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Yes, Rick Perry Is Qualified To Be Secretary Of Energy


Let’s get something out of the way right now: Rick Perry is not only qualified to run the Department of Energy, he was among the most qualified candidates for president in 2016. His 14 years as governor of Texas qualifies him for the White House, full stop.

That’s not just because he’s the Lone Star State’s longest-serving governor, but also because he did a great job. During his tenure, Texas created more jobs than all 49 other states combined—if not for Texas, the country wouldn’t have seen net job growth until January of last year.

Of course, Perry didn’t create all those jobs himself, but Texas has the twelfth largest economy in the world, and basically carried the rest of the country through the Great Recession. As governor, Perry spent a lot of time on economic development and diversification. So when oil prices tanked in 2014, Texas’s economy didn’t collapse, despite the fervent wishes of Paul Krugman and the Left.

But of course the news on Tuesday that President-elect Donald Trump tapped Perry for secretary of Energy was met with the usual mockery and hand-wringing from the mainstream media. Yes, we all remember Perry’s infamous “oops” moment during a 2012 presidential primary debate, when he was listing the three agencies he would eliminate but couldn’t remember the third one—the Department of Energy. Representative of the news coverage Tuesday was the headline from AP: “From ‘oops’ to DOE chief; Rick Perry is pick for Energy.”

You Don’t Have to Be a Nuclear Physicist to Run the DOE

Aside from the cheap irony, some objected that Perry isn’t qualified for the job. “Does Trump know Department of Energy’s main job is managing the nuclear arms stockpile/nuke nonprolif/counterterror? How is Perry qualified?” tweeted Newsweek’s Kurt Eichenwald.

The New York Times noted that Obama’s two picks for secretary of Energy were both physicists, “one with a Nobel Prize, the other a professor at the Massachusetts Institute of Technology.” Perry, on the other hand, is not a physicist. He was merely governor of Texas for 14 years, “and before that was the Texas agriculture commissioner. He holds a bachelor’s degree in animal science from Texas A&M University.”

See? Perry can’t possibly run the DOE because he isn’t a nuclear physicist. After all, Obama picked physicists Steven Chu and Ernest Moniz, the Nobel Prize-winner and MIT professor, respectively. (Moniz, by the way, is the guy with the Founding Father hairstyle who often appeared in the news with Secretary of State John Kerry during the Iran nuclear negotiations.)

This is a ridiculous argument. A perusal of past secretaries of Energy shows you don’t need to be a nuclear physicist to run the department. The cabinet position was created in 1977 under President Jimmy Carter, and the first person to hold the post was James R. Schlesinger, an economist who served as secretary of Defense under Nixon and Ford. Under presidents Bill Clinton and George W. Bush, the DOE post was held by a diverse array of people, none of whom were nuclear physicists.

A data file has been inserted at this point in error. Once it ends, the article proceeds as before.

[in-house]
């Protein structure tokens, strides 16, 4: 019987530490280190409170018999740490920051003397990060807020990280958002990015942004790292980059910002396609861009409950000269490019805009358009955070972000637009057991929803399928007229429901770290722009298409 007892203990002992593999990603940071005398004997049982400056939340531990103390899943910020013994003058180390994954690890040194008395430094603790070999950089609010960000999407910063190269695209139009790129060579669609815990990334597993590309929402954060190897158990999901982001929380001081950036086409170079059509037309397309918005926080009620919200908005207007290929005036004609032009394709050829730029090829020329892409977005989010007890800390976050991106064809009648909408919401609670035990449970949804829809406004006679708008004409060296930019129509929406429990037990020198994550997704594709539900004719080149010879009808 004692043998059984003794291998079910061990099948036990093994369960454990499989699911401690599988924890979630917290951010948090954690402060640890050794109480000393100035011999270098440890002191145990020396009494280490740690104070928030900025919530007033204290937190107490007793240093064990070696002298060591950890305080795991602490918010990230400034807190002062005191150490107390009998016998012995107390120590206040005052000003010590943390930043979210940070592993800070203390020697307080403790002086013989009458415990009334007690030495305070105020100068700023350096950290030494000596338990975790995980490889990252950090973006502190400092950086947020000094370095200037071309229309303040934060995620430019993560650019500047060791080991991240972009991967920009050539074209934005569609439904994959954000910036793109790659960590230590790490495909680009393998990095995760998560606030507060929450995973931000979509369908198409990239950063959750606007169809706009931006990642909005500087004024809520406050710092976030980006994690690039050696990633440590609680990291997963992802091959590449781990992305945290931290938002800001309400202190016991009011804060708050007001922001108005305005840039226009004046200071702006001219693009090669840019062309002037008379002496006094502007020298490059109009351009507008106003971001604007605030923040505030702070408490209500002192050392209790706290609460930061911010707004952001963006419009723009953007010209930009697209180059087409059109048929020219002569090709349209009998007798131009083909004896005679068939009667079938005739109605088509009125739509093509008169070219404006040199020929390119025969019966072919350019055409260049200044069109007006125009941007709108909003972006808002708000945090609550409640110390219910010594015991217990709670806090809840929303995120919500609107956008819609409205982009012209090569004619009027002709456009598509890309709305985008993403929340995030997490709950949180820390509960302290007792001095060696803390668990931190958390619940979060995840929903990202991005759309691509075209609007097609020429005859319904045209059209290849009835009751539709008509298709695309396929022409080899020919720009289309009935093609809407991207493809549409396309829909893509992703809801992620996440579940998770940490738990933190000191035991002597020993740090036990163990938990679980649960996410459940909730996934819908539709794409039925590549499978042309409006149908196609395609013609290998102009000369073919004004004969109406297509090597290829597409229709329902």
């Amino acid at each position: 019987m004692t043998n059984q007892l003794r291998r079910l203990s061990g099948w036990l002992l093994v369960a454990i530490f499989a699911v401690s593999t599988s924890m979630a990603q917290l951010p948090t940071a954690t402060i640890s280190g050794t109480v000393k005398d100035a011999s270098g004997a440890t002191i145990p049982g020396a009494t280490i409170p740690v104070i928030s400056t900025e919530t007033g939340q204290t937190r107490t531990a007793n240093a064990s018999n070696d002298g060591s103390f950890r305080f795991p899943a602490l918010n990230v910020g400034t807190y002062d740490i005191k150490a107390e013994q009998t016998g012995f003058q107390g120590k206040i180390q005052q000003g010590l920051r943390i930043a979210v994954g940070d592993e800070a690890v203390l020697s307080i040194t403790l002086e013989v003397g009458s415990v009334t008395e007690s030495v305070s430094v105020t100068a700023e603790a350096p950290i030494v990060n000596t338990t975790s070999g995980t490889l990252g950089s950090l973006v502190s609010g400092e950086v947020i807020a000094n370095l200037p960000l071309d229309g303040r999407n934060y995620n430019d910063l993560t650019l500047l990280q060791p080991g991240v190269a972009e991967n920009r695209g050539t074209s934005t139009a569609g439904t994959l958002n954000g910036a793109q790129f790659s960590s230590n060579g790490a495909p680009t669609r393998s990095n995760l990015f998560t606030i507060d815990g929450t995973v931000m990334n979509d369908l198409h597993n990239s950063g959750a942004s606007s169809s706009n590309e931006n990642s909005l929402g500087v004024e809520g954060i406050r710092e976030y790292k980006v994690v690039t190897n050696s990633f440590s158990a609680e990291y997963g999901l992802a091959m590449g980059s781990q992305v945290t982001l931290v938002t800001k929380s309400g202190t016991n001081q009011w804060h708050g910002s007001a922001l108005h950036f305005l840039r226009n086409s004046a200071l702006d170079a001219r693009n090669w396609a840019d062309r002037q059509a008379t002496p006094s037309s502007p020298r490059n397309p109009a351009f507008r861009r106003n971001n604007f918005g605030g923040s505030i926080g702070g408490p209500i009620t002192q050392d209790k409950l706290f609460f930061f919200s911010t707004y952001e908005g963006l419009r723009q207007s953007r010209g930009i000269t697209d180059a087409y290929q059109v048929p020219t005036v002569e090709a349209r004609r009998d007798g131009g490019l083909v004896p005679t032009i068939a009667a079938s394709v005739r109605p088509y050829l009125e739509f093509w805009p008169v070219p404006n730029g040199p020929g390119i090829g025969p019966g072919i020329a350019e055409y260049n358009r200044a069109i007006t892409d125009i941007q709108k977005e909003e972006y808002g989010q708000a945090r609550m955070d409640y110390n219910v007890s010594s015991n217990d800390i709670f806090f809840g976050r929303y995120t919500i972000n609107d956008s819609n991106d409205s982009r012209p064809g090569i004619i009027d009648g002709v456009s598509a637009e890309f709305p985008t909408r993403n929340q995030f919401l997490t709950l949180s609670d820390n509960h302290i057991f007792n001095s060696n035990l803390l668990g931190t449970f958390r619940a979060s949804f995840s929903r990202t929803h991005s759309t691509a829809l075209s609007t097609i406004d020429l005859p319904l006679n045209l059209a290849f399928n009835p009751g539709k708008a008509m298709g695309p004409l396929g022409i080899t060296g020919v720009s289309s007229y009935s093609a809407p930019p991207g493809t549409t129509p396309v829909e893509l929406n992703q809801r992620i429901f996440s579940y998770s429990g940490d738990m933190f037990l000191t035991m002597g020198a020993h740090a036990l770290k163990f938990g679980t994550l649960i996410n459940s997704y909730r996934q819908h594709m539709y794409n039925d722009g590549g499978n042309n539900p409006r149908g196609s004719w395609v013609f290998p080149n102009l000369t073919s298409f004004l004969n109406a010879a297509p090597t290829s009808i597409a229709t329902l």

To run the Department of Energy, you need someone with experience heading up a vast bureaucracy with tens of thousands of employees and an annual budget roughly the size of a large state, like Texas. (To be fair, Texas actually has a much larger budget than the DOE.)

Also, while it’s true that much of what the DOE does is maintain and manage the country’s nuclear weapons stockpile, as governor of Texas Perry actually has some experience dealing with that issue. After all, the largest nuclear maintenance facility in the country is just outside Amarillo. Nearly every nuke in the country makes its way through the Pantex Plant in northern Texas, which ensures their continued capability and functionality. Perry worked with National Nuclear Security Administration for more than a decade, ensuring the security of Pantex and every piece of freight into and out of it.

Perry Would Shift Focus Back to Reliable Energy Sources

The Department of Energy has been different things to different administrations. President Obama’s 2009 stimulus bill created a huge federal loan guarantee program at the DOE for solar and battery companies. The first recipient of this program was Solyndra, the solar panel company that became an icon of Obama’s renewable energy boondoggle and went bankrupt in 2011 despite a $535 million loan guarantee from the federal government. By contrast, under President Bush the DOE was more focused on developing nuclear power and decreasing reliance on foreign oil.

The DOE also has a long history of helping develop new energy technologies, like fracking, which led to the shale natural gas boom that has taken off in Texas and transformed global energy markets.

Under Perry, the Department of Energy probably wouldn’t be abolished, even if he still wanted to eliminate it. But it would likely shift its focus back to improving cheap and reliable sources of energy like natural gas, oil, and nuclear power, which would in turn support America’s growing independence from foreign fossil fuels and help support the next energy revolution, whatever that might be.

One thing, though, is fairly certain: Perry would be an ideal man for the job.